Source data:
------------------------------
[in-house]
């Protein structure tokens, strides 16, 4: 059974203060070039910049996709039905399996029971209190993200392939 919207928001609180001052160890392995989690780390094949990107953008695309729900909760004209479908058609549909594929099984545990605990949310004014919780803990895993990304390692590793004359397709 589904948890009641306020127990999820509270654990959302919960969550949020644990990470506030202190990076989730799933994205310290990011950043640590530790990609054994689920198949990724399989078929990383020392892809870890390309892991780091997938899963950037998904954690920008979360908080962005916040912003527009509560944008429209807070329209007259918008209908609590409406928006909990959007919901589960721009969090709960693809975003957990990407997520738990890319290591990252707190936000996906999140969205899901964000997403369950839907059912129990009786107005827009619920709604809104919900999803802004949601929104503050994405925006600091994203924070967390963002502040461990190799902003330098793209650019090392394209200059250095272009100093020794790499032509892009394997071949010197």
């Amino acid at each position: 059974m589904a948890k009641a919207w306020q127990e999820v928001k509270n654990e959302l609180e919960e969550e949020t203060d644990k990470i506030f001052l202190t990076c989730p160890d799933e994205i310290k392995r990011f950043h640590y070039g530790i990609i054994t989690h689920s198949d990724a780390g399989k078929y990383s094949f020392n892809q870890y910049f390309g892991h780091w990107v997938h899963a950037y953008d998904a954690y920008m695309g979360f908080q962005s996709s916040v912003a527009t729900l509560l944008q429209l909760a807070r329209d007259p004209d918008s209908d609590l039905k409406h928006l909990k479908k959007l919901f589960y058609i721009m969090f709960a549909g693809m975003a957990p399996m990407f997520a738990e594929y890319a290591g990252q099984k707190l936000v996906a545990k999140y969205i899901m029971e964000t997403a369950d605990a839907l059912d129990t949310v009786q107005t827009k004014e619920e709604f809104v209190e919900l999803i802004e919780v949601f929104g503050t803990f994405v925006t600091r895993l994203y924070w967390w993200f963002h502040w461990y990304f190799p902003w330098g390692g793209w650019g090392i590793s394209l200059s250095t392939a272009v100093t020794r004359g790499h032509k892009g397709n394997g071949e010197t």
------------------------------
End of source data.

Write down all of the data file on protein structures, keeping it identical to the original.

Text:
[in-house]
């Protein structure tokens, strides 16, 4: 059974203060070039910049996709039905399996029971209190993200392939 919207928001609180001052160890392995989690780390094949990107953008695309729900909760004209479908058609549909594929099984545990605990949310004014919780803990895993990304390692590793004359397709 589904948890009641306020127990999820509270654990959302919960969550949020644990990470506030202190990076989730799933994205310290990011950043640590530790990609054994689920198949990724399989078929990383020392892809870890390309892991780091997938899963950037998904954690920008979360908080962005916040912003527009509560944008429209807070329209007259918008209908609590409406928006909990959007919901589960721009969090709960693809975003957990990407997520738990890319290591990252707190936000996906999140969205899901964000997403369950839907059912129990009786107005827009619920709604809104919900999803802004949601929104503050994405925006600091994203924070967390963002502040461990190799902003330098793209650019090392394209200059250095272009100093020794790499032509892009394997071949010197």
């Amino acid at each position: 059974m589904a948890k009641a919207w306020q127990e999820v928001k509270n654990e959302l609180e919960e969550e949020t203060d644990k990470i506030f001052l202190t990076c989730p160890d799933e994205i310290k392995r990011f950043h640590y070039g530790i990609i054994t989690h689920s198949d990724a780390g399989k078929y990383s094949f020392n892809q870890y910049f390309g892991h780091w990107v997938h899963a950037y953008d998904a954690y920008m695309g979360f908080q962005s996709s916040v912003a527009t729900l509560l944008q429209l909760a807070r329209d007259p004209d918008s209908d609590l039905k409406h928006l909990k479908k959007l919901f589960y058609i721009m969090f709960a549909g693809m975003a957990p399996m990407f997520a738990e594929y890319a290591g990252q099984k707190l936000v996906a545990k999140y969205i899901m029971e964000t997403a369950d605990a839907l059912d129990t949310v009786q107005t827009k004014e619920e709604f809104v209190e919900l999803i802004e919780v949601f929104g503050t803990f994405v925006t600091r895993l994203y924070w967390w993200f963002h502040w461990y990304f190799p902003w330098g390692g793209w650019g090392i590793s394209l200059s250095t392939a272009v100093t020794r004359g790499h032509k892009g397709n394997g071949e010197t």